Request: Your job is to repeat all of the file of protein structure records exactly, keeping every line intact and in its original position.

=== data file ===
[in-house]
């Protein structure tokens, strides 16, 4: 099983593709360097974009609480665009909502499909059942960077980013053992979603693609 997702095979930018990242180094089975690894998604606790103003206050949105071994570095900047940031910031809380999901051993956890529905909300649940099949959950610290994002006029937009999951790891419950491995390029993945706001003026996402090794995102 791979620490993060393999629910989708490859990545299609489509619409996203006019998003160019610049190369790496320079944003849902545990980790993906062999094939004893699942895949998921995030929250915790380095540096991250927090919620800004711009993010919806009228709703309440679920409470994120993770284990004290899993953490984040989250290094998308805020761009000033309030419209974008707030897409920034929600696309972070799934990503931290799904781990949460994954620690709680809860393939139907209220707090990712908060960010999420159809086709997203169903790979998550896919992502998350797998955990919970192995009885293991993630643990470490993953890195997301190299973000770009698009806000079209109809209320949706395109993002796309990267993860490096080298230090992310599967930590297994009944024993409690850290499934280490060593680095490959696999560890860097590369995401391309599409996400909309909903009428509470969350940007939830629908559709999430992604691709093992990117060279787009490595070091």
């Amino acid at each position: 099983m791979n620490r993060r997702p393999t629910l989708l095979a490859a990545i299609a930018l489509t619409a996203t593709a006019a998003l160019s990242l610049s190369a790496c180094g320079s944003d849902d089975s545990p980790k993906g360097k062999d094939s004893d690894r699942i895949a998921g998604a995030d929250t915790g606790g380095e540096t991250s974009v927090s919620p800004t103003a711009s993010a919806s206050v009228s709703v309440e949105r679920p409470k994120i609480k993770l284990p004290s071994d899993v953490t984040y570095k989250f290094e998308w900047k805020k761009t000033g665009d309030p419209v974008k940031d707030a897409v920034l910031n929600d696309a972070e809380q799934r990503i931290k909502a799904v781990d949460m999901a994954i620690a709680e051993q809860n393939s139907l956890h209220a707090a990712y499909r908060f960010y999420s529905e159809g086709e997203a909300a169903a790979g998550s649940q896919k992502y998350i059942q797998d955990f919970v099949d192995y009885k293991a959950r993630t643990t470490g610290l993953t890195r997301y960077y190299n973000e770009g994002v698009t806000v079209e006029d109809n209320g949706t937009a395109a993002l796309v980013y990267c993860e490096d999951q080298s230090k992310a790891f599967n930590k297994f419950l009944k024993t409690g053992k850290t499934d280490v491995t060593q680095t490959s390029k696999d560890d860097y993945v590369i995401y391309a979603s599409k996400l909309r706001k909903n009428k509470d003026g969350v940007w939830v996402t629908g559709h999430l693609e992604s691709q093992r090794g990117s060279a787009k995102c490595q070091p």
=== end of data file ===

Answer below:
[in-house]
């Protein structure tokens, strides 16, 4: 099983593709360097974009609480665009909502499909059942960077980013053992979603693609 997702095979930018990242180094089975690894998604606790103003206050949105071994570095900047940031910031809380999901051993956890529905909300649940099949959950610290994002006029937009999951790891419950491995390029993945706001003026996402090794995102 791979620490993060393999629910989708490859990545299609489509619409996203006019998003160019610049190369790496320079944003849902545990980790993906062999094939004893699942895949998921995030929250915790380095540096991250927090919620800004711009993010919806009228709703309440679920409470994120993770284990004290899993953490984040989250290094998308805020761009000033309030419209974008707030897409920034929600696309972070799934990503931290799904781990949460994954620690709680809860393939139907209220707090990712908060960010999420159809086709997203169903790979998550896919992502998350797998955990919970192995009885293991993630643990470490993953890195997301190299973000770009698009806000079209109809209320949706395109993002796309990267993860490096080298230090992310599967930590297994009944024993409690850290499934280490060593680095490959696999560890860097590369995401391309599409996400909309909903009428509470969350940007939830629908559709999430992604691709093992990117060279787009490595070091």
């Amino acid at each position: 099983m791979n620490r993060r997702p393999t629910l989708l095979a490859a990545i299609a930018l489509t619409a996203t593709a006019a998003l160019s990242l610049s190369a790496c180094g320079s944003d849902d089975s545990p980790k993906g360097k062999d094939s004893d690894r699942i895949a998921g998604a995030d929250t915790g606790g380095e540096t991250s974009v927090s919620p800004t103003a711009s993010a919806s206050v009228s709703v309440e949105r679920p409470k994120i609480k993770l284990p004290s071994d899993v953490t984040y570095k989250f290094e998308w900047k805020k761009t000033g665009d309030p419209v974008k940031d707030a897409v920034l910031n929600d696309a972070e809380q799934r990503i931290k909502a799904v781990d949460m999901a994954i620690a709680e051993q809860n393939s139907l956890h209220a707090a990712y499909r908060f960010y999420s529905e159809g086709e997203a909300a169903a790979g998550s649940q896919k992502y998350i059942q797998d955990f919970v099949d192995y009885k293991a959950r993630t643990t470490g610290l993953t890195r997301y960077y190299n973000e770009g994002v698009t806000v079209e006029d109809n209320g949706t937009a395109a993002l796309v980013y990267c993860e490096d999951q080298s230090k992310a790891f599967n930590k297994f419950l009944k024993t409690g053992k850290t499934d280490v491995t060593q680095t490959s390029k696999d560890d860097y993945v590369i995401y391309a979603s599409k996400l909309r706001k909903n009428k509470d003026g969350v940007w939830v996402t629908g559709h999430l693609e992604s691709q093992r090794g990117s060279a787009k995102c490595q070091p």